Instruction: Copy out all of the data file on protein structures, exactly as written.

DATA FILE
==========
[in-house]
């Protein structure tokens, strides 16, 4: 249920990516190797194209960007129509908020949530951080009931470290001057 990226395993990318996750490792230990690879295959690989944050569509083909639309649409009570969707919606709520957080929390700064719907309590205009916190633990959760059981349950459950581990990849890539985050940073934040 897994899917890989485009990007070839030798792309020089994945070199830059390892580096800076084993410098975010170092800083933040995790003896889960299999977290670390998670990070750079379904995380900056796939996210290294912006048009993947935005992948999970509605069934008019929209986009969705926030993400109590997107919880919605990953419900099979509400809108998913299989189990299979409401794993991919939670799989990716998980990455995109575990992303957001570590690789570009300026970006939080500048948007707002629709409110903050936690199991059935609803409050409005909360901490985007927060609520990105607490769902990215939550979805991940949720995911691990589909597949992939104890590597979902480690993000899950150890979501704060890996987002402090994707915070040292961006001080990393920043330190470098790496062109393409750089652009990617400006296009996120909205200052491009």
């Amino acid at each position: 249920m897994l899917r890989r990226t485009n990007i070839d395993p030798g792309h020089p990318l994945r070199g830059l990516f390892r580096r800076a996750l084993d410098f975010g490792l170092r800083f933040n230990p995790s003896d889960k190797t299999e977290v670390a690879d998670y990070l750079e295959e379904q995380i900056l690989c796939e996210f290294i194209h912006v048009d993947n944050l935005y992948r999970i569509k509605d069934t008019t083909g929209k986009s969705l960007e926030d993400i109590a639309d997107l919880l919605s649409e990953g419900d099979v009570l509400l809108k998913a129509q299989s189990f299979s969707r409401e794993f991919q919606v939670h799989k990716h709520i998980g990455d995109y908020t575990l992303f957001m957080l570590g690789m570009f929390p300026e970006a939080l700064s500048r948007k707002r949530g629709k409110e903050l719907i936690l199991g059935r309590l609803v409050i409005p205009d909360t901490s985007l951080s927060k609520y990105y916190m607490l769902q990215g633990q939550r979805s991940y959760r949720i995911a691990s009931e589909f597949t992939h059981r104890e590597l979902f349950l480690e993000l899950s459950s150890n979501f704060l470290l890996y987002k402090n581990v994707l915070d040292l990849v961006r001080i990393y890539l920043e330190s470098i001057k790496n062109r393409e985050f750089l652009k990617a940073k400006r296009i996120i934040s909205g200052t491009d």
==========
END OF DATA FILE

[in-house]
């Protein structure tokens, strides 16, 4: 249920990516190797194209960007129509908020949530951080009931470290001057 990226395993990318996750490792230990690879295959690989944050569509083909639309649409009570969707919606709520957080929390700064719907309590205009916190633990959760059981349950459950581990990849890539985050940073934040 897994899917890989485009990007070839030798792309020089994945070199830059390892580096800076084993410098975010170092800083933040995790003896889960299999977290670390998670990070750079379904995380900056796939996210290294912006048009993947935005992948999970509605069934008019929209986009969705926030993400109590997107919880919605990953419900099979509400809108998913299989189990299979409401794993991919939670799989990716998980990455995109575990992303957001570590690789570009300026970006939080500048948007707002629709409110903050936690199991059935609803409050409005909360901490985007927060609520990105607490769902990215939550979805991940949720995911691990589909597949992939104890590597979902480690993000899950150890979501704060890996987002402090994707915070040292961006001080990393920043330190470098790496062109393409750089652009990617400006296009996120909205200052491009």
């Amino acid at each position: 249920m897994l899917r890989r990226t485009n990007i070839d395993p030798g792309h020089p990318l994945r070199g830059l990516f390892r580096r800076a996750l084993d410098f975010g490792l170092r800083f933040n230990p995790s003896d889960k190797t299999e977290v670390a690879d998670y990070l750079e295959e379904q995380i900056l690989c796939e996210f290294i194209h912006v048009d993947n944050l935005y992948r999970i569509k509605d069934t008019t083909g929209k986009s969705l960007e926030d993400i109590a639309d997107l919880l919605s649409e990953g419900d099979v009570l509400l809108k998913a129509q299989s189990f299979s969707r409401e794993f991919q919606v939670h799989k990716h709520i998980g990455d995109y908020t575990l992303f957001m957080l570590g690789m570009f929390p300026e970006a939080l700064s500048r948007k707002r949530g629709k409110e903050l719907i936690l199991g059935r309590l609803v409050i409005p205009d909360t901490s985007l951080s927060k609520y990105y916190m607490l769902q990215g633990q939550r979805s991940y959760r949720i995911a691990s009931e589909f597949t992939h059981r104890e590597l979902f349950l480690e993000l899950s459950s150890n979501f704060l470290l890996y987002k402090n581990v994707l915070d040292l990849v961006r001080i990393y890539l920043e330190s470098i001057k790496n062109r393409e985050f750089l652009k990617a940073k400006r296009i996120i934040s909205g200052t491009d």